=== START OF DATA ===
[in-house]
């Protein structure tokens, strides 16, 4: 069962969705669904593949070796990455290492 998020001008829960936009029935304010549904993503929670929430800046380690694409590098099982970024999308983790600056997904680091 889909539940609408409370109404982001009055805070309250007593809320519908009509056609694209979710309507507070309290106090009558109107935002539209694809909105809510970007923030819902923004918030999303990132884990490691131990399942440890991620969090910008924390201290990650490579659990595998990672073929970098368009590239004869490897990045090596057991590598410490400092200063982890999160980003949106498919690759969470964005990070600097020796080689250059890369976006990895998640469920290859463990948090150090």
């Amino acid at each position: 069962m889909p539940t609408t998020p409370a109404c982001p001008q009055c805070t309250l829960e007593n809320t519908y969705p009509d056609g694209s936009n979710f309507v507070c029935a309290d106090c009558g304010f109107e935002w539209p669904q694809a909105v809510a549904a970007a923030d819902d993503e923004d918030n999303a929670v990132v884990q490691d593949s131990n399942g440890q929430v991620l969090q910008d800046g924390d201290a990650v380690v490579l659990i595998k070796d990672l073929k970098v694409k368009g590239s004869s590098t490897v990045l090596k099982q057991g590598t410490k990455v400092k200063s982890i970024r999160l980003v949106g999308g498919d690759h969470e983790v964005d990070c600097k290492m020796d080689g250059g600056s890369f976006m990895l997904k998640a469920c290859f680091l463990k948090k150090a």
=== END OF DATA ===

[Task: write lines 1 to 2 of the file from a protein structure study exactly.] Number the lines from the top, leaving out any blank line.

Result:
[in-house]
């Protein structure tokens, strides 16, 4: 069962969705669904593949070796990455290492 998020001008829960936009029935304010549904993503929670929430800046380690694409590098099982970024999308983790600056997904680091 889909539940609408409370109404982001009055805070309250007593809320519908009509056609694209979710309507507070309290106090009558109107935002539209694809909105809510970007923030819902923004918030999303990132884990490691131990399942440890991620969090910008924390201290990650490579659990595998990672073929970098368009590239004869490897990045090596057991590598410490400092200063982890999160980003949106498919690759969470964005990070600097020796080689250059890369976006990895998640469920290859463990948090150090």